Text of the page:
Mother needs help from a professional
Q: My mother has always been difficult, but in recent months her actions have gone so far beyond the pale that I think they indicate serious mental illness. I can see the pain she is causing my father, and she has contributed significantly to the breakup of my brother's marriage.
I think both my brother and dad are too close to the situation to recognize she needs help. I live far away and have the benefit of many years of therapy and a wonderful, loving relationship with my husband.
I don't think my mother poses any physical danger to herself or others. Should I talk to my dad? Suggest to my mom directly that she get some help? Or just stay out of it?
A: The possibility of mental illness means the advice of the unlicensed and semi-informed equals more spinning of more wheels, at a time when you've surely lost patience with that.
Presumably you know how to locate a reputable professional.
The therapy may not be about you this time, and might end at one session — but it will be for you, since resolving this issue will depend on your grasp of your mom's condition, assuming there even is one.
No one can diagnose your mom without observing her, of course. However, a competent, cooperative pro can get close. And that insight can help you see whether your family's intuitive and no doubt well-meaning response to Mom is in fact part of the problem.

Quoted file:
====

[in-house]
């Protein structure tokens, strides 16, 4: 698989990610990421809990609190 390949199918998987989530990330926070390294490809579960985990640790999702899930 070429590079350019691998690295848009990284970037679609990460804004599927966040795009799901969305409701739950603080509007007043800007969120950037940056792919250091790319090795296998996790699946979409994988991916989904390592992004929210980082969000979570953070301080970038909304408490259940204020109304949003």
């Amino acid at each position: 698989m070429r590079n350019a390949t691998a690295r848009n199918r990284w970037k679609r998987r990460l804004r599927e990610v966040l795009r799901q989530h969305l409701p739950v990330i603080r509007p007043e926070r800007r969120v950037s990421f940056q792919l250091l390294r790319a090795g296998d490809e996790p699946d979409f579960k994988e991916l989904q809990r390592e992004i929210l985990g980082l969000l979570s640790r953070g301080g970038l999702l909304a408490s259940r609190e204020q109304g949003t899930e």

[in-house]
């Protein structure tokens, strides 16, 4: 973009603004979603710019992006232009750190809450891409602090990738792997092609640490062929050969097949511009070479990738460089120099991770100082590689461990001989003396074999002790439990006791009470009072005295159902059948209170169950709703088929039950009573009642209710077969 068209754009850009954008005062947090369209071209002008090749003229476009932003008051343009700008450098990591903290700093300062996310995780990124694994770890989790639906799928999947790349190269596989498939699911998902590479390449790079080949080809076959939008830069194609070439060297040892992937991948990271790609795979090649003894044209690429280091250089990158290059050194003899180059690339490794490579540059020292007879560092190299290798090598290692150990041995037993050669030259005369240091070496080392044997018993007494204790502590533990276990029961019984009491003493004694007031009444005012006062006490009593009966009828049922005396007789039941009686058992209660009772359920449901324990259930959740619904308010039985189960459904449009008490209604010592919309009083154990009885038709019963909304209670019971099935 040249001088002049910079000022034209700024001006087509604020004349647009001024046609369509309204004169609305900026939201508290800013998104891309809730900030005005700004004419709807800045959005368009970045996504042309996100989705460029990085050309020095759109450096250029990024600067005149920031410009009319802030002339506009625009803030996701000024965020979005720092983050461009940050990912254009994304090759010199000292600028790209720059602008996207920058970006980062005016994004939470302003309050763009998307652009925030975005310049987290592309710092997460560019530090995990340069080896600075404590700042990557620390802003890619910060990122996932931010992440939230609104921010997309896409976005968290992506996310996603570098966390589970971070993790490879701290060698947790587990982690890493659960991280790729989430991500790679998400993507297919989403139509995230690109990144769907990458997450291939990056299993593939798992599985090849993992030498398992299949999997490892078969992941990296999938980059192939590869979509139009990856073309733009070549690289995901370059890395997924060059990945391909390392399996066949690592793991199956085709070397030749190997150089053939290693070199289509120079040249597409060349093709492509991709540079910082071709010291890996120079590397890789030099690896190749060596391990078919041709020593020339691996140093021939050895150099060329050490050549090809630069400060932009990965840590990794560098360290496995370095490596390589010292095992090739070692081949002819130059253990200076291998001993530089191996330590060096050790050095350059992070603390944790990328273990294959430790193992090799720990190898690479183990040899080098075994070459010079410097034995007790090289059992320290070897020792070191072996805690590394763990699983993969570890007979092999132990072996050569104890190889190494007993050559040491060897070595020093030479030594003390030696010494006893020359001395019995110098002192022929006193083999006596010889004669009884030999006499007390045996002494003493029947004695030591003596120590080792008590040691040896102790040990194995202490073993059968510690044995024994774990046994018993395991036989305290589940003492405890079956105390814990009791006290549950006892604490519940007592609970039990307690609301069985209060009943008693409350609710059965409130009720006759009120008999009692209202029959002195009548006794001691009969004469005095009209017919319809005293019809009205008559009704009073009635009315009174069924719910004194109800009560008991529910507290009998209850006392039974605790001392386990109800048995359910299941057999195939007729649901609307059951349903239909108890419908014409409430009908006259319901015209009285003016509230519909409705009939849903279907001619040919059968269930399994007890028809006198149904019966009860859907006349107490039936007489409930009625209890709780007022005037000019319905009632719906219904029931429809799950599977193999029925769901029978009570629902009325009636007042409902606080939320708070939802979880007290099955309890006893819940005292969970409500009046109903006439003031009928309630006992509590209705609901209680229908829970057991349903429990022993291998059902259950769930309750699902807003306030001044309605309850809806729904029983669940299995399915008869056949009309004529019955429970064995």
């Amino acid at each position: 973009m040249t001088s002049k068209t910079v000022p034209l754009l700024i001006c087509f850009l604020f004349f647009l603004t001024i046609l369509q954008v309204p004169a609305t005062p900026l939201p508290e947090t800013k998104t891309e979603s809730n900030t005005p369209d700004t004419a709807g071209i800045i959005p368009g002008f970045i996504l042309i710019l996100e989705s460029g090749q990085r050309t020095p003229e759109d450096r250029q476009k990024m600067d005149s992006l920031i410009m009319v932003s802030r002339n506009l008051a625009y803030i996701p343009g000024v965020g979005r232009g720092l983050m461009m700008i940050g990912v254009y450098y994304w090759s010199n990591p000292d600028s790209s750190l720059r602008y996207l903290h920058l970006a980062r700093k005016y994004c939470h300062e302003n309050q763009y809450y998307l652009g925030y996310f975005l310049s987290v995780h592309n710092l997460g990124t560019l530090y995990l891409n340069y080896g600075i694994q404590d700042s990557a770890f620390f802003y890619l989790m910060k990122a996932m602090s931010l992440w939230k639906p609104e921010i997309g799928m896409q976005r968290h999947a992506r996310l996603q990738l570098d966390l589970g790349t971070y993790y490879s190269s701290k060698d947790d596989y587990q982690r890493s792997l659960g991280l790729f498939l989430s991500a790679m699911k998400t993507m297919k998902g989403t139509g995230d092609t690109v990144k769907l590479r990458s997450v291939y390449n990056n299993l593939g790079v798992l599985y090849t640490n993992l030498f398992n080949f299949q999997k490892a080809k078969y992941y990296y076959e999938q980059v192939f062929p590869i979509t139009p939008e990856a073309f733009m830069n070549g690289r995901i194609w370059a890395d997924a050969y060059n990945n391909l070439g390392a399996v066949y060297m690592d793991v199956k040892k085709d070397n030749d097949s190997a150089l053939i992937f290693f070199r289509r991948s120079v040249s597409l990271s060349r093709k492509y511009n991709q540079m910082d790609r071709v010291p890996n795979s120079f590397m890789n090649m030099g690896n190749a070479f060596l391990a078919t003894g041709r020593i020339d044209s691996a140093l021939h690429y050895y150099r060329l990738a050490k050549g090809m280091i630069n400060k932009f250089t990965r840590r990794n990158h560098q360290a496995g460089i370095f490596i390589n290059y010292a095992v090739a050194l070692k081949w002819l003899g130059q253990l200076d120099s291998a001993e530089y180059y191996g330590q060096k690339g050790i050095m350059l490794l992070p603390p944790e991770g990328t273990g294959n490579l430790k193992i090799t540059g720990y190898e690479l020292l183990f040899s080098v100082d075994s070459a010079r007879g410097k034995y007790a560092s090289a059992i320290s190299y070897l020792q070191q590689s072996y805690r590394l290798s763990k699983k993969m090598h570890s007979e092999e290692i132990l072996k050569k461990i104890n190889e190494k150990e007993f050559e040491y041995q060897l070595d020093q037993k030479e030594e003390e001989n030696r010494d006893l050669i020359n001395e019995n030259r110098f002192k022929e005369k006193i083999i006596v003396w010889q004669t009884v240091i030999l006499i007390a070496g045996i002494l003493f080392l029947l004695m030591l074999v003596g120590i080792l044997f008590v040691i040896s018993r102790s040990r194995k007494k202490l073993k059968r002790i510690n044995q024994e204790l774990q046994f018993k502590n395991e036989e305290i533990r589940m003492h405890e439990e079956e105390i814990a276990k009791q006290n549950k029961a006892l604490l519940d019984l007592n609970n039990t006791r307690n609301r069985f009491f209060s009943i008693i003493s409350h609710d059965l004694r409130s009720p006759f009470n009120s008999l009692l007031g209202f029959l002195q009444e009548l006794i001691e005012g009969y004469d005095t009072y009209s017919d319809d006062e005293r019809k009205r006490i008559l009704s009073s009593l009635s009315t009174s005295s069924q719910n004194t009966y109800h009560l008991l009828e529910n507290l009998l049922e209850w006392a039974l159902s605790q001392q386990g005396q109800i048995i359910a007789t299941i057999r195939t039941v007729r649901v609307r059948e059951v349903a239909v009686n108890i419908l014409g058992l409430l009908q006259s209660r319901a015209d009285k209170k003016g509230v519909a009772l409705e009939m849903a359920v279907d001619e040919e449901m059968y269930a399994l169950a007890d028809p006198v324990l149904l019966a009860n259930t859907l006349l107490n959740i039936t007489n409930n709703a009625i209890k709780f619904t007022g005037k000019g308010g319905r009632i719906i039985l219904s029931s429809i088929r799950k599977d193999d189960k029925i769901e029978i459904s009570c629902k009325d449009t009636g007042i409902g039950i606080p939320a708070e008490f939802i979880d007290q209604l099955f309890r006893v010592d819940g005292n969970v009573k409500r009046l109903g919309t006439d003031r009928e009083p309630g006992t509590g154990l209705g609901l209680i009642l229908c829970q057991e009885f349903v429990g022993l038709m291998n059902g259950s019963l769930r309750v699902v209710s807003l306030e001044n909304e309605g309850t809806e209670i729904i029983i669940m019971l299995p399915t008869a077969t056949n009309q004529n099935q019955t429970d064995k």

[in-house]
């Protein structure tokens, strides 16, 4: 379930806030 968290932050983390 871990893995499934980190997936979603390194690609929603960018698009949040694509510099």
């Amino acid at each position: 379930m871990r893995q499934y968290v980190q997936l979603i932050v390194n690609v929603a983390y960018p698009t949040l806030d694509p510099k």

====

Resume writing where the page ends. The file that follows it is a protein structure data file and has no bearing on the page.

From there you can develop strategies for interacting with her, which you can pass on to Dad and your brother, with documentation to back it all up.
Depending on one's definition of "beyond the pale," therapy may seem like punting. It's not. Too few people avail themselves of this resource. You're in pain and you're out of ideas; that's why mental health care exists.
Don't be upset by hearsay
Q: A work acquaintance whose house burned down was in need of clothing for two young grandsons. I went through clothing I had saved in case I had another baby, and selected a few outfits. I sent them through another co-worker who knew her better.
I later heard she was upset that "some people" hadn't bought new outfits but had sent "rags." Was I wrong to send used things? I would like to know if I did something tacky.
A: The clothes were good enough for your own children, so they were good enough to share. You did nothing tacky.
I would say the recipient was extremely tacky, since publicly critiquing people's generosity is about as ill as manners can get.
However, you didn't hear her complain; you heard rumors. That means you don't know for sure what your colleague said, or what triggered it, or in what context she spoke.
You do know for sure, however, that someone chose to tell others that she was upset. And that is tacky. Maybe she had legitimate gripes, maybe she didn't, but people who witnessed them owed it to all involved to keep those gripes to themselves.